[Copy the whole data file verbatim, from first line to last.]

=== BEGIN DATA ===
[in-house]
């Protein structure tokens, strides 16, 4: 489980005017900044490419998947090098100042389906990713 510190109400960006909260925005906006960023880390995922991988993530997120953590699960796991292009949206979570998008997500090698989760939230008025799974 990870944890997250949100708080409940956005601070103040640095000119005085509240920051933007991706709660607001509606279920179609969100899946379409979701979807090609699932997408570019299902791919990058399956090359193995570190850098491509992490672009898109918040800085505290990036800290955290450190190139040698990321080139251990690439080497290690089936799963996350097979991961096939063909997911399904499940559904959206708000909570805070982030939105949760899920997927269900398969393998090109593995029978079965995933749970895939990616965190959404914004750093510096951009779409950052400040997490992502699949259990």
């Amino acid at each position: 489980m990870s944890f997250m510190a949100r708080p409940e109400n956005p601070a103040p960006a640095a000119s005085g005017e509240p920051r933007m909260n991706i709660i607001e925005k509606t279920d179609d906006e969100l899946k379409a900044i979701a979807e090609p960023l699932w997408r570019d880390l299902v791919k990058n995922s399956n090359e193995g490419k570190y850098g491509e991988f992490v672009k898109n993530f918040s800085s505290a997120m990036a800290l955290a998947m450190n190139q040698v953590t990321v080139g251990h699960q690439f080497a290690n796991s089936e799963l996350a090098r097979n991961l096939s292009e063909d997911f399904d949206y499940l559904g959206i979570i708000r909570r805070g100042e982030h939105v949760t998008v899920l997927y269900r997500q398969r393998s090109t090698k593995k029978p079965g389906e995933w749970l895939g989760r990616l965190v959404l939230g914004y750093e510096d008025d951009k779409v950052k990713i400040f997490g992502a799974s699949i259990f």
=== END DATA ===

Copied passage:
[in-house]
């Protein structure tokens, strides 16, 4: 489980005017900044490419998947090098100042389906990713 510190109400960006909260925005906006960023880390995922991988993530997120953590699960796991292009949206979570998008997500090698989760939230008025799974 990870944890997250949100708080409940956005601070103040640095000119005085509240920051933007991706709660607001509606279920179609969100899946379409979701979807090609699932997408570019299902791919990058399956090359193995570190850098491509992490672009898109918040800085505290990036800290955290450190190139040698990321080139251990690439080497290690089936799963996350097979991961096939063909997911399904499940559904959206708000909570805070982030939105949760899920997927269900398969393998090109593995029978079965995933749970895939990616965190959404914004750093510096951009779409950052400040997490992502699949259990």
């Amino acid at each position: 489980m990870s944890f997250m510190a949100r708080p409940e109400n956005p601070a103040p960006a640095a000119s005085g005017e509240p920051r933007m909260n991706i709660i607001e925005k509606t279920d179609d906006e969100l899946k379409a900044i979701a979807e090609p960023l699932w997408r570019d880390l299902v791919k990058n995922s399956n090359e193995g490419k570190y850098g491509e991988f992490v672009k898109n993530f918040s800085s505290a997120m990036a800290l955290a998947m450190n190139q040698v953590t990321v080139g251990h699960q690439f080497a290690n796991s089936e799963l996350a090098r097979n991961l096939s292009e063909d997911f399904d949206y499940l559904g959206i979570i708000r909570r805070g100042e982030h939105v949760t998008v899920l997927y269900r997500q398969r393998s090109t090698k593995k029978p079965g389906e995933w749970l895939g989760r990616l965190v959404l939230g914004y750093e510096d008025d951009k779409v950052k990713i400040f997490g992502a799974s699949i259990f």